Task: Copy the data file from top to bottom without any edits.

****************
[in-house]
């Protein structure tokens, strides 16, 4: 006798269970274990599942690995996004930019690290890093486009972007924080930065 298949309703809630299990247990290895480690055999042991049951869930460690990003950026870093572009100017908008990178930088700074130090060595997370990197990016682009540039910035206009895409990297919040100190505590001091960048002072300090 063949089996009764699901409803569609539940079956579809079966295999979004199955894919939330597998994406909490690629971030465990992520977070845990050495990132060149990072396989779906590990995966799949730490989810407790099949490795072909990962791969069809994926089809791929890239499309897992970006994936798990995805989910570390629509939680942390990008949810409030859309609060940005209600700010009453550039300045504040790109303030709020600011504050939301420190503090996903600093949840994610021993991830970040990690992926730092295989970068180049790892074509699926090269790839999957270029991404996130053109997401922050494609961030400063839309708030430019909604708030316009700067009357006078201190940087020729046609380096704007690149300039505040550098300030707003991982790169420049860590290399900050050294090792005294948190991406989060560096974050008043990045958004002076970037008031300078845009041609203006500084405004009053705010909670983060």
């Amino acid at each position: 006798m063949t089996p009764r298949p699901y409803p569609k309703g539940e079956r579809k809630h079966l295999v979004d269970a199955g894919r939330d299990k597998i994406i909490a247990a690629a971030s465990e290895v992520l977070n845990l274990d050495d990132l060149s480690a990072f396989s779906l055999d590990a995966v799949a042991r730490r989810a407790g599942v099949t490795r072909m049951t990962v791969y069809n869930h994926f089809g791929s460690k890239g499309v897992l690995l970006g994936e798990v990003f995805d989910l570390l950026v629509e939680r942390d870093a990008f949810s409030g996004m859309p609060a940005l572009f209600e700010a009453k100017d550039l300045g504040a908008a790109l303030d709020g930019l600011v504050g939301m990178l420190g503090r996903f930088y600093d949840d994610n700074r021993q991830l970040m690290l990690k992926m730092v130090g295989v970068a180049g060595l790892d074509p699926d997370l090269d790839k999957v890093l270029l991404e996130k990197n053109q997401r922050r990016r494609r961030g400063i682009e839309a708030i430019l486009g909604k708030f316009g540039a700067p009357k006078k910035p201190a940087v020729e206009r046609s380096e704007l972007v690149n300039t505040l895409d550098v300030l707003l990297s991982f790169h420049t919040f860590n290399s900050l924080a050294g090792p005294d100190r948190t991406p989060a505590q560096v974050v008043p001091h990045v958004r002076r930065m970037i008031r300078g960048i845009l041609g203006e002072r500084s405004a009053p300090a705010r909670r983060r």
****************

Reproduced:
[in-house]
């Protein structure tokens, strides 16, 4: 006798269970274990599942690995996004930019690290890093486009972007924080930065 298949309703809630299990247990290895480690055999042991049951869930460690990003950026870093572009100017908008990178930088700074130090060595997370990197990016682009540039910035206009895409990297919040100190505590001091960048002072300090 063949089996009764699901409803569609539940079956579809079966295999979004199955894919939330597998994406909490690629971030465990992520977070845990050495990132060149990072396989779906590990995966799949730490989810407790099949490795072909990962791969069809994926089809791929890239499309897992970006994936798990995805989910570390629509939680942390990008949810409030859309609060940005209600700010009453550039300045504040790109303030709020600011504050939301420190503090996903600093949840994610021993991830970040990690992926730092295989970068180049790892074509699926090269790839999957270029991404996130053109997401922050494609961030400063839309708030430019909604708030316009700067009357006078201190940087020729046609380096704007690149300039505040550098300030707003991982790169420049860590290399900050050294090792005294948190991406989060560096974050008043990045958004002076970037008031300078845009041609203006500084405004009053705010909670983060």
């Amino acid at each position: 006798m063949t089996p009764r298949p699901y409803p569609k309703g539940e079956r579809k809630h079966l295999v979004d269970a199955g894919r939330d299990k597998i994406i909490a247990a690629a971030s465990e290895v992520l977070n845990l274990d050495d990132l060149s480690a990072f396989s779906l055999d590990a995966v799949a042991r730490r989810a407790g599942v099949t490795r072909m049951t990962v791969y069809n869930h994926f089809g791929s460690k890239g499309v897992l690995l970006g994936e798990v990003f995805d989910l570390l950026v629509e939680r942390d870093a990008f949810s409030g996004m859309p609060a940005l572009f209600e700010a009453k100017d550039l300045g504040a908008a790109l303030d709020g930019l600011v504050g939301m990178l420190g503090r996903f930088y600093d949840d994610n700074r021993q991830l970040m690290l990690k992926m730092v130090g295989v970068a180049g060595l790892d074509p699926d997370l090269d790839k999957v890093l270029l991404e996130k990197n053109q997401r922050r990016r494609r961030g400063i682009e839309a708030i430019l486009g909604k708030f316009g540039a700067p009357k006078k910035p201190a940087v020729e206009r046609s380096e704007l972007v690149n300039t505040l895409d550098v300030l707003l990297s991982f790169h420049t919040f860590n290399s900050l924080a050294g090792p005294d100190r948190t991406p989060a505590q560096v974050v008043p001091h990045v958004r002076r930065m970037i008031r300078g960048i845009l041609g203006e002072r500084s405004a009053p300090a705010r909670r983060r």